Does anyone know why this is the case, given the relative success of Mormon Studies titles in print and electronic mediums over the last several years? And, in order to try and make this post slightly constructive, which Mormon Studies titles would you most like to see recorded as audiobooks? I think any of the several excellent biographies in the field would work wonderfully as audiobooks, including Bushman’s Rough Stone Rolling, Grow and Givens’s bio of Parley Pratt, Newell and Avery’s Mormon Enigma, and Greg Prince’s biography of David O. McKay. Fawn Brodie and Juanita Brooks’s classics in the field are often mentioned in conversations of the best-written works of Mormon history, and Ron Walker’s Wayward Saints is a lively narrative of a fascinating often overlooked aspect of Mormon history and would work well as an audiobook, too.

What do you think, readers?

Article filed under Book and Journal Reviews Digital Humanities Historiography


Comments

  1. We’ve been toying with the idea of producing audiobooks for some time. The big challenge with it pretty much comes down to $$. Mormon Studies titles simply don’t sell that much, and the amount of time and $$ that goes into producing a quality audiobook (especially for larger academic titles) would not be recuperated by the meager sales that the audio book would receive.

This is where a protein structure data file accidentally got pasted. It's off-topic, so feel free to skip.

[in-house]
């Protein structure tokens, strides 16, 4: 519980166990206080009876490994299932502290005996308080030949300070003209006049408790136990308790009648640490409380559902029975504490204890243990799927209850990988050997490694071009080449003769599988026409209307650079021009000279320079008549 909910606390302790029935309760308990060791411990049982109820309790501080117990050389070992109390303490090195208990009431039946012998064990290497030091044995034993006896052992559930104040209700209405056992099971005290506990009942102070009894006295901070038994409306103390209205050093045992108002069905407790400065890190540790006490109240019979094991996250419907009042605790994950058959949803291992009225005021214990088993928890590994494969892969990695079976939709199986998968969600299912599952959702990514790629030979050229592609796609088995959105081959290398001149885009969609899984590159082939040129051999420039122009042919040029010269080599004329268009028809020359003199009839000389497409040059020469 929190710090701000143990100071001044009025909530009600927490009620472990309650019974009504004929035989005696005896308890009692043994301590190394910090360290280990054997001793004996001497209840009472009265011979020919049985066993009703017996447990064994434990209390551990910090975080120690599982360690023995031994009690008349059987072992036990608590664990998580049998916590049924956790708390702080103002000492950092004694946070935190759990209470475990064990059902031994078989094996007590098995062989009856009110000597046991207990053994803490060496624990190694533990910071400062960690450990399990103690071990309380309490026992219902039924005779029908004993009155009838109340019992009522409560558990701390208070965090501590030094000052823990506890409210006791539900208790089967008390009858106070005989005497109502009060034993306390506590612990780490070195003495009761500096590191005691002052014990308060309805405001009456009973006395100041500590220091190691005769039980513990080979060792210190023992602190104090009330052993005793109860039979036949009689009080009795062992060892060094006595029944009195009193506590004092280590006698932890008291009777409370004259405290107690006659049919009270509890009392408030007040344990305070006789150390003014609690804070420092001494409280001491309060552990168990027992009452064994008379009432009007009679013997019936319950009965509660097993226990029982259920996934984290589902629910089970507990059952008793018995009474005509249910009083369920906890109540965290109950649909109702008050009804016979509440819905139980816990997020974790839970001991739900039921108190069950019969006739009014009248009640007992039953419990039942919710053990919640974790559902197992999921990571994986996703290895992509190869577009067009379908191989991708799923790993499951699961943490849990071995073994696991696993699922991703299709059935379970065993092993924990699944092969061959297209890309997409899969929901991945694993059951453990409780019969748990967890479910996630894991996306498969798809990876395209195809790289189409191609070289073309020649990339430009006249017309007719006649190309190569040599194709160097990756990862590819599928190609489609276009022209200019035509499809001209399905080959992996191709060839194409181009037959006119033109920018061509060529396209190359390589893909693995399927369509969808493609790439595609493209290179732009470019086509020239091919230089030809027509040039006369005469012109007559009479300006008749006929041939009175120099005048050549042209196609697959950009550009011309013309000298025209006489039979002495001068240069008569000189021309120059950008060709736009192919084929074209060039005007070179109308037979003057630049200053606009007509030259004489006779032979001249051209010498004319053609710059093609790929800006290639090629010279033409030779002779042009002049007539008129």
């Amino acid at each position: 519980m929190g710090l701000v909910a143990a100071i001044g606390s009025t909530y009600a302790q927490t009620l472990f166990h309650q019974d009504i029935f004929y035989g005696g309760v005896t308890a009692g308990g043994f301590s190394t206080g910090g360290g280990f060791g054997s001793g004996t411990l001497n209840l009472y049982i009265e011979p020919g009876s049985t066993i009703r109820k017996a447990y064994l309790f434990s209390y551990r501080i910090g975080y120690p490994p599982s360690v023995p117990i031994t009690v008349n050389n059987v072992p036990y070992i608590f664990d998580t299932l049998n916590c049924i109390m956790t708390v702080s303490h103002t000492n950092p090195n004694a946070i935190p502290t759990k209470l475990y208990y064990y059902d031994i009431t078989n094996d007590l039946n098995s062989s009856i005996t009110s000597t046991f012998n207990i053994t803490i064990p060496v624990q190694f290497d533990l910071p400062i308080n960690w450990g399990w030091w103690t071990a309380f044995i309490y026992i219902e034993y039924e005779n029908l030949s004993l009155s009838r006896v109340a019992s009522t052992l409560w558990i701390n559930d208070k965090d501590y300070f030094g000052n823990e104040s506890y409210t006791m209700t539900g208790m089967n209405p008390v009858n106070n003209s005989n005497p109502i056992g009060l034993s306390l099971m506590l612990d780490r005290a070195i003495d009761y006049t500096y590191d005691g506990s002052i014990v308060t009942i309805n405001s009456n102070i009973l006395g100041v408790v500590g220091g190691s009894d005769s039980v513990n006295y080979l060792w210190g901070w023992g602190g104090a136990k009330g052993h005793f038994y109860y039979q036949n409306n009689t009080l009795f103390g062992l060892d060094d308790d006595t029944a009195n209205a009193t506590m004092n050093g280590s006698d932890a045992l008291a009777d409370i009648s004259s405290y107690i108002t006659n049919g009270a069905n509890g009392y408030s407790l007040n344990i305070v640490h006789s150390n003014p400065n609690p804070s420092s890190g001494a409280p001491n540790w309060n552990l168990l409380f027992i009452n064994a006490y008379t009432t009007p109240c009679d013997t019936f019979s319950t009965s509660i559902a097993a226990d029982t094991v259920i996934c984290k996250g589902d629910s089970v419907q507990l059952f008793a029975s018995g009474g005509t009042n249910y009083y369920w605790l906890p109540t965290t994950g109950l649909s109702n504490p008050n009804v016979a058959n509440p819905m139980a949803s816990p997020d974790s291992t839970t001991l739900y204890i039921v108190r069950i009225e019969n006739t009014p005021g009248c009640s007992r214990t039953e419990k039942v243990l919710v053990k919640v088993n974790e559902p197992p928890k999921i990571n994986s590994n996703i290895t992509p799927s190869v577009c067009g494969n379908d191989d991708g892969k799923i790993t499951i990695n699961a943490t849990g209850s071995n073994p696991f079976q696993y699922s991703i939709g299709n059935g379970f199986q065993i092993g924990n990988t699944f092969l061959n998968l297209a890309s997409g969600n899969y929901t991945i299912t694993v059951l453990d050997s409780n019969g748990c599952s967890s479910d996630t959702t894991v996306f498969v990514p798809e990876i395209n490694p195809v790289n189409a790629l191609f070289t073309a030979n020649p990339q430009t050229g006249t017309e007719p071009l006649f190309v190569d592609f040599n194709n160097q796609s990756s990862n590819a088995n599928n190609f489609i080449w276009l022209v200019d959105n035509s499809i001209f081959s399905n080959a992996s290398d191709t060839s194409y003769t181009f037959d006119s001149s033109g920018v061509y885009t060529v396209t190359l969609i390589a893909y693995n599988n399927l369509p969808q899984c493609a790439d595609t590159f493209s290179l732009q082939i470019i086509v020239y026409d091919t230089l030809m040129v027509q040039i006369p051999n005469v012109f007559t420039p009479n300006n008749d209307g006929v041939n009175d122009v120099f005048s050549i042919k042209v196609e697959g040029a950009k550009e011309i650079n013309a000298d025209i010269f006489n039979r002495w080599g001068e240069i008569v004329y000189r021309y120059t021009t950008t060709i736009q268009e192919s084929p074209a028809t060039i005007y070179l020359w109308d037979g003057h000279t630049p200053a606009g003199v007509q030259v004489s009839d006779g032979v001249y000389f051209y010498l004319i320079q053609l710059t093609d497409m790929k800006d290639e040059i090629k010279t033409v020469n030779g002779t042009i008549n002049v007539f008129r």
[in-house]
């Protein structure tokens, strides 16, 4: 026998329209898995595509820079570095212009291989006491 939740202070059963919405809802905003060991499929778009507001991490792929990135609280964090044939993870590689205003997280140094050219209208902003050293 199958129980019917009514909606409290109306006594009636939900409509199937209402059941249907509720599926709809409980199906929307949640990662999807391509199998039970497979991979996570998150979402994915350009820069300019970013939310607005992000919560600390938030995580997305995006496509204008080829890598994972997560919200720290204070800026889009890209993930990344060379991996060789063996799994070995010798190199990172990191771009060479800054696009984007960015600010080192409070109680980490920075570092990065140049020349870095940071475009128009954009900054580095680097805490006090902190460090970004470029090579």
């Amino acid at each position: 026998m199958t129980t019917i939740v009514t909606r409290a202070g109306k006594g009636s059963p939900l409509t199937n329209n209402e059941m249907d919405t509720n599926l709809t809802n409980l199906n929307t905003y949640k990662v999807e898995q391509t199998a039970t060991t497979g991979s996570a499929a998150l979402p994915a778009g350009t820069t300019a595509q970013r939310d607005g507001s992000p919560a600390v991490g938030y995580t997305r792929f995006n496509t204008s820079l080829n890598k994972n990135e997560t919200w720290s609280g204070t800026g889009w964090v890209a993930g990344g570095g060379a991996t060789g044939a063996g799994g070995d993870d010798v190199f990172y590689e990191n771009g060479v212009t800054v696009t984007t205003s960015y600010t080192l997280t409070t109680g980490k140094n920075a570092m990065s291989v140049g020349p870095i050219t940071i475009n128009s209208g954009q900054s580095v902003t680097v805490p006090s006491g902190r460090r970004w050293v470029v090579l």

Comment by Loyd Ericson — October 21, 2014 @ 10:15 am

  2. That makes sense, Loyd. I actually had a line in the OP about the difficulties facing independent presses like Kofford and Signature in producing audiobooks, but deleted it (along with the rest of one paragraph) to keep the post short.

    Comment by Christopher — October 21, 2014 @ 10:21 am

  3. Update. We’re probably going to throw up Joseph Spencer’s “For Zion” onto Audible to test things out. Also, we have been planning on Neylan McBaine’s “Women at Church” for before the end of the year.

    If authors are willing to sit down and read their own book on their own time, then it becomes a bit easier and feasible.

    Comment by Loyd Ericson — October 21, 2014 @ 11:37 am

  4. Awesome. Be sure and let us know when each of those go up. I’ll add them to my wish list when they do.

    Comment by Christopher — October 21, 2014 @ 12:29 pm